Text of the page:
One answer to rescuing the sub-caste from the bondage of this type of work would come from modern waste management services where septic, water and sewer systems could put an end to the practice:

“The government has committed to modernize the sanitation systems and ensure the right to health. To date, however, emphasis has been placed upon toilets without ensuring that modern waste management systems are in place. As a result, excrement is still cleaned manually from open drains, sewers, and septic tanks.

Any initiatives to modernize sanitation must address the discrimination suffered by the community that traditionally practiced manual scavenging. Efforts by civil society, including the Rashtriya Garima Abhiyan (National Dignity Campaign), have focused on “liberating” women from the practice.

They encourage women to burn their baskets and stop this work. In several cases, when they stop, there are threats from dominant caste groups who want their toilets cleaned. Not only do local authorities fail to provide support, in several parts of India, it is the village council that perpetuates the practice, threatening eviction, withheld wages or denial of access to land to graze farm animals when people refuse to continue manual scavenging work.

However, many who have been able to leave manual scavenging said that eventually, when they refused caste-based excrement cleaning, in most such places, sanitary toilets were constructed”

Creating laws and constitutional protection is often not enough to guarantee equality in a society having great divides between social classes, especially when some are faced with extreme poverty and provided with no voice as to their needs.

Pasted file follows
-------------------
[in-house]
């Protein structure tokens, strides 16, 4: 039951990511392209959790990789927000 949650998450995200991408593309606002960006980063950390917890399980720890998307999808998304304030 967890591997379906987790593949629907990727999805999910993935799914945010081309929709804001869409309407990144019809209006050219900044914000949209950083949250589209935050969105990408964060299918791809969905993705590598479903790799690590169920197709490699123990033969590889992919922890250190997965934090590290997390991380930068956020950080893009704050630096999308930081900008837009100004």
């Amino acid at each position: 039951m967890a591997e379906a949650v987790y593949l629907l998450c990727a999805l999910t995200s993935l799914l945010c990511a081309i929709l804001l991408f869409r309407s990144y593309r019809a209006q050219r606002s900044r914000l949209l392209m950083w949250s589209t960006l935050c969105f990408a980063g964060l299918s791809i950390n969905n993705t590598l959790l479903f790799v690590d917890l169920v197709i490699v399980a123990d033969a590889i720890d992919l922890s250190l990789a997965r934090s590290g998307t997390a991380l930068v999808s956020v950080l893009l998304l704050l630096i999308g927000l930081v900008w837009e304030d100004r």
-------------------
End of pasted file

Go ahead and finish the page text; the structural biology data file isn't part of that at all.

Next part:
One often overlooked aspect of the modern world is that having proper infrastructure and a healthy population can be just as liberating as legal guarantees.

By Darren Smith

Source:

Deutsche Welle

The views expressed in this posting are the author’s alone and not those of the blog, the host, or other weekend bloggers. As an open forum, weekend bloggers post independently without pre-approval or review. Content and any displays or art are solely their decision and responsibility.

18 thoughts on “Some of India’s “Untouchable” Citizens Continue To Be Relegated Into Disposal Of Human Waste”

  1. Nick: there was a section off the beaten path of Ferguson MO when I was there last week called Dog Patch. If you look on a map it is the shanty housing near Norwood Country Club on the Ferguson side of the RR tracks. Or thereabouts.

  2. We have a class of Americans who are relegated to such work here in New Orleans where I am staying. They are called divorce lawyers. Why they delve into that itShay is beyond the Pale.

  3. Darren, Thanks for spotlighting this problem. I’m not sure how we can help to resolve this problem, yet, but the more people who are reminded of this problem, the more minds will consider a way to remedy it.

  4. Darren – I was doing fine supporting you in your outrage until I saw the words “social justice.” It is not ours to interfere in the problems of India unless it affects us. We don’t tell the UK to get rid of their Royal Family..